I know little about Nancy Ann Childress (sometimes Childers) beyond the barest genealogical facts:
She was born 10 September 1848 in Clark County, Missouri, the daughter of John Milton Childress and Nancy Conyers.
She married three times, first to James Osburn on 11 February 1868 in Lewis County, Missouri; he disappears from her life within a couple of years, and I don’t know what happened to him. Nancy married again to George W. Armour, on 12 November 1871, in Lewis County. She raised seven children with him before he died on 12 September 1890, still in Lewis County. And third, she married James T. Turner on 21 December 1897, in Lewis County. Nancy outlived this third husband by many years – he died in 1907, and she lived until 1924, when she died in Illinois.
James T. Turner was no stranger to Nancy when they married – he had been married to Nancy’s sister Sarah Catharine (1844-1897) in 1861, and they raised to adulthood nine of the ten children born to them.
In February 1877, James and Sarah Turner had became members of the Reorganized Church of Jesus Christ of Latter Day Saints, and both of them remained true to their conviction of the gospel restored by Joseph Smith to the end of their lives. Sarah’s obituary notes that “she has been one of [that church’s] most active and valued members” in the family’s hometown at Deloit, Iowa. James’s obituary identifies him as a teacher, as a traveling elder, and finally as “president and pastor” of the RLDS branch at Deloit. “He loved the religious and Sunday school work and was teaching a class of young people in the Sunday school … He always attributed [his] success on the farm to Christianity, his motto being “to live honestly and upright before all men and to owe no man.” At his funeral, “the draped pulpit showed the vacancy left by the Pastor.”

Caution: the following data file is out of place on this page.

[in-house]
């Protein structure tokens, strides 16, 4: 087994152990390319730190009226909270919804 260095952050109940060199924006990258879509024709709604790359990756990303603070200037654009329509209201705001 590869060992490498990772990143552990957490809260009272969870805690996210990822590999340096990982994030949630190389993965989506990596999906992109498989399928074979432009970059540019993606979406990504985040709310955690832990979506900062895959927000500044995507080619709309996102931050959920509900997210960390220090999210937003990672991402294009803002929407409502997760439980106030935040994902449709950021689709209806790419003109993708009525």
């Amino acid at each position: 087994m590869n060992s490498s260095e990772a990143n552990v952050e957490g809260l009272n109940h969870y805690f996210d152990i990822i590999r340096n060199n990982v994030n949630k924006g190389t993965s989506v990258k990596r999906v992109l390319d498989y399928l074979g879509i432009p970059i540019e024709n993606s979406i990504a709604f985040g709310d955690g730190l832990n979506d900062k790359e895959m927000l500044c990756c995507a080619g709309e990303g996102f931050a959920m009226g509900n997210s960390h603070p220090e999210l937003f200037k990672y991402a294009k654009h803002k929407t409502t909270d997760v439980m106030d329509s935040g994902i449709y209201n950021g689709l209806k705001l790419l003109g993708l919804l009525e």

When the widowed Nancy Ann Childress Armour married the widowed James T. Turner, she and her youngest child moved to James’s Deloit home. Nancy joined the RLDS church; her RLDS membership record followed her for the rest of her life, and so far as I have any reason to believe, she was a sincere member of that church and a follower of Joseph Smith through the rest of her life.
So what? Keepa doesn’t usually highlight members of Restoration churches other than The Church of Jesus Christ of Latter-day Saints. Why this exception?
Well, it has to do with those bare genealogical facts.
By her marriage to George W. Armour, Nancy Ann Childress was the mother of
Harry Ellington Armour (1874- ), who was the father of
Ruth Lucille Armour (1900-1926), who was the mother of
Stanley Armour Dunham (1918-1992), who was the father of
Stanley Ann Dunham (1942-1995) who was the mother of
A son born in 1961 … who was recently inaugurated as President of the United States of America.
[Late edit: Readers recognize the son, but for the sake of search engines and those seeking information about the Mormon proxy baptism of his mother, he is of course Barack Obama.]